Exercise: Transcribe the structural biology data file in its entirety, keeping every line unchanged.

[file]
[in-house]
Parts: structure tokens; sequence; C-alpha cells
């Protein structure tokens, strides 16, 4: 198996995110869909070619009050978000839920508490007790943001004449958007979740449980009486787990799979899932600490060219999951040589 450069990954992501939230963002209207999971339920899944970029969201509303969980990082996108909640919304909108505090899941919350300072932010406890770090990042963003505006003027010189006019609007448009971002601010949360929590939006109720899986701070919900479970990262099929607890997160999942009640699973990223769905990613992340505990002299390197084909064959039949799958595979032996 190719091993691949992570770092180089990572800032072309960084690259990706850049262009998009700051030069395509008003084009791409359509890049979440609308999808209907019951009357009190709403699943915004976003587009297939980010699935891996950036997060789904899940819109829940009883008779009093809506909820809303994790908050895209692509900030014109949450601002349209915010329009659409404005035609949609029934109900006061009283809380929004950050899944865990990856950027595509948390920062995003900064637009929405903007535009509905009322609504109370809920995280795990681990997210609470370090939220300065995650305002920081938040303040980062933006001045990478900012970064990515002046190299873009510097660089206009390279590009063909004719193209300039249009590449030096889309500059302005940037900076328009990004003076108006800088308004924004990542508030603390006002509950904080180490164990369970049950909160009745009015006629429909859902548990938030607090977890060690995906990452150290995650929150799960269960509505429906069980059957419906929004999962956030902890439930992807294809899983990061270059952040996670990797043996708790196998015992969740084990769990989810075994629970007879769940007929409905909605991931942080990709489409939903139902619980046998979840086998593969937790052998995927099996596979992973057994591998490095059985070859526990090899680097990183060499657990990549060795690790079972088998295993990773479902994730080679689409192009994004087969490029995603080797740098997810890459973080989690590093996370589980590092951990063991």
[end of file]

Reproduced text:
[in-house]
Parts: structure tokens; sequence; C-alpha cells
């Protein structure tokens, strides 16, 4: 198996995110869909070619009050978000839920508490007790943001004449958007979740449980009486787990799979899932600490060219999951040589 450069990954992501939230963002209207999971339920899944970029969201509303969980990082996108909640919304909108505090899941919350300072932010406890770090990042963003505006003027010189006019609007448009971002601010949360929590939006109720899986701070919900479970990262099929607890997160999942009640699973990223769905990613992340505990002299390197084909064959039949799958595979032996 190719091993691949992570770092180089990572800032072309960084690259990706850049262009998009700051030069395509008003084009791409359509890049979440609308999808209907019951009357009190709403699943915004976003587009297939980010699935891996950036997060789904899940819109829940009883008779009093809506909820809303994790908050895209692509900030014109949450601002349209915010329009659409404005035609949609029934109900006061009283809380929004950050899944865990990856950027595509948390920062995003900064637009929405903007535009509905009322609504109370809920995280795990681990997210609470370090939220300065995650305002920081938040303040980062933006001045990478900012970064990515002046190299873009510097660089206009390279590009063909004719193209300039249009590449030096889309500059302005940037900076328009990004003076108006800088308004924004990542508030603390006002509950904080180490164990369970049950909160009745009015006629429909859902548990938030607090977890060690995906990452150290995650929150799960269960509505429906069980059957419906929004999962956030902890439930992807294809899983990061270059952040996670990797043996708790196998015992969740084990769990989810075994629970007879769940007929409905909605991931942080990709489409939903139902619980046998979840086998593969937790052998995927099996596979992973057994591998490095059985070859526990090899680097990183060499657990990549060795690790079972088998295993990773479902994730080679689409192009994004087969490029995603080797740098997810890459973080989690590093996370589980590092951990063991």